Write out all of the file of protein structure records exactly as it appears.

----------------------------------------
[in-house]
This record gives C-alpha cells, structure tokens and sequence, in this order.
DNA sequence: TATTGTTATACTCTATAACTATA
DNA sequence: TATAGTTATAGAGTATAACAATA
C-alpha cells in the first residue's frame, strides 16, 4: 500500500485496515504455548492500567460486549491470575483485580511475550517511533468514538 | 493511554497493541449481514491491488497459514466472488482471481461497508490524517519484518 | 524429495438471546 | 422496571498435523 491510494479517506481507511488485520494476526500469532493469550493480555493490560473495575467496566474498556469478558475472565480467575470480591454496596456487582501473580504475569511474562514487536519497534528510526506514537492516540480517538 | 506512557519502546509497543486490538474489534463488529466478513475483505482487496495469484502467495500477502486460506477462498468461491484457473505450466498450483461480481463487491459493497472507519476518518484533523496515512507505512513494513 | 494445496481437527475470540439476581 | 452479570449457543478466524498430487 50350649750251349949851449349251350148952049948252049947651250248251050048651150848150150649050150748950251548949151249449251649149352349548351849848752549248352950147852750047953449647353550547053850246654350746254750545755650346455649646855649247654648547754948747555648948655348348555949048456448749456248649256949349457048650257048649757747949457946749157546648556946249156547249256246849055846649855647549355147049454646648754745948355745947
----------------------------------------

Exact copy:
[in-house]
This record gives C-alpha cells, structure tokens and sequence, in this order.
DNA sequence: TATTGTTATACTCTATAACTATA
DNA sequence: TATAGTTATAGAGTATAACAATA
C-alpha cells in the first residue's frame, strides 16, 4: 500500500485496515504455548492500567460486549491470575483485580511475550517511533468514538 | 493511554497493541449481514491491488497459514466472488482471481461497508490524517519484518 | 524429495438471546 | 422496571498435523 491510494479517506481507511488485520494476526500469532493469550493480555493490560473495575467496566474498556469478558475472565480467575470480591454496596456487582501473580504475569511474562514487536519497534528510526506514537492516540480517538 | 506512557519502546509497543486490538474489534463488529466478513475483505482487496495469484502467495500477502486460506477462498468461491484457473505450466498450483461480481463487491459493497472507519476518518484533523496515512507505512513494513 | 494445496481437527475470540439476581 | 452479570449457543478466524498430487 50350649750251349949851449349251350148952049948252049947651250248251050048651150848150150649050150748950251548949151249449251649149352349548351849848752549248352950147852750047953449647353550547053850246654350746254750545755650346455649646855649247654648547754948747555648948655348348555949048456448749456248649256949349457048650257048649757747949457946749157546648556946249156547249256246849055846649855647549355147049454646648754745948355745947